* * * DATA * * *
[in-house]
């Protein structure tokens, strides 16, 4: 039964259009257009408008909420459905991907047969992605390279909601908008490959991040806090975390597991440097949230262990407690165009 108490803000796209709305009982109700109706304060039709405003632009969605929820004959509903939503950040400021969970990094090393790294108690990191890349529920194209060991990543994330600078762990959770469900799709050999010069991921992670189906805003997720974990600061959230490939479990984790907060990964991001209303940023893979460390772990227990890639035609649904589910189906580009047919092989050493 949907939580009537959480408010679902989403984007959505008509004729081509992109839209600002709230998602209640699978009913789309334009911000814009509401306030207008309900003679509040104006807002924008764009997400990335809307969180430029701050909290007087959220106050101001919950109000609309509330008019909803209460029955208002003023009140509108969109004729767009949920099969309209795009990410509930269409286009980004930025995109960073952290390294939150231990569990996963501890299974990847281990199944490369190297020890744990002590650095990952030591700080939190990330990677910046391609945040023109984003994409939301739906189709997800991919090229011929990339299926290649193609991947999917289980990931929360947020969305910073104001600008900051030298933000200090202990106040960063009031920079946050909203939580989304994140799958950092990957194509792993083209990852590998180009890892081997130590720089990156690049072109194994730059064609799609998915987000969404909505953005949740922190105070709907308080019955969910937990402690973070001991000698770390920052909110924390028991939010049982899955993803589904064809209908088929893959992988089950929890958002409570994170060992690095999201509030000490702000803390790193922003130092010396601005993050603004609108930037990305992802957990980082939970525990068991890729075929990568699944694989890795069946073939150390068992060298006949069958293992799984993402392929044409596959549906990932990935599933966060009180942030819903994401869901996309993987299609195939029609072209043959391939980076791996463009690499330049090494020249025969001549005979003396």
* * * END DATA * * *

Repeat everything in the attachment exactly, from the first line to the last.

[in-house]
């Protein structure tokens, strides 16, 4: 039964259009257009408008909420459905991907047969992605390279909601908008490959991040806090975390597991440097949230262990407690165009 108490803000796209709305009982109700109706304060039709405003632009969605929820004959509903939503950040400021969970990094090393790294108690990191890349529920194209060991990543994330600078762990959770469900799709050999010069991921992670189906805003997720974990600061959230490939479990984790907060990964991001209303940023893979460390772990227990890639035609649904589910189906580009047919092989050493 949907939580009537959480408010679902989403984007959505008509004729081509992109839209600002709230998602209640699978009913789309334009911000814009509401306030207008309900003679509040104006807002924008764009997400990335809307969180430029701050909290007087959220106050101001919950109000609309509330008019909803209460029955208002003023009140509108969109004729767009949920099969309209795009990410509930269409286009980004930025995109960073952290390294939150231990569990996963501890299974990847281990199944490369190297020890744990002590650095990952030591700080939190990330990677910046391609945040023109984003994409939301739906189709997800991919090229011929990339299926290649193609991947999917289980990931929360947020969305910073104001600008900051030298933000200090202990106040960063009031920079946050909203939580989304994140799958950092990957194509792993083209990852590998180009890892081997130590720089990156690049072109194994730059064609799609998915987000969404909505953005949740922190105070709907308080019955969910937990402690973070001991000698770390920052909110924390028991939010049982899955993803589904064809209908088929893959992988089950929890958002409570994170060992690095999201509030000490702000803390790193922003130092010396601005993050603004609108930037990305992802957990980082939970525990068991890729075929990568699944694989890795069946073939150390068992060298006949069958293992799984993402392929044409596959549906990932990935599933966060009180942030819903994401869901996309993987299609195939029609072209043959391939980076791996463009690499330049090494020249025969001549005979003396």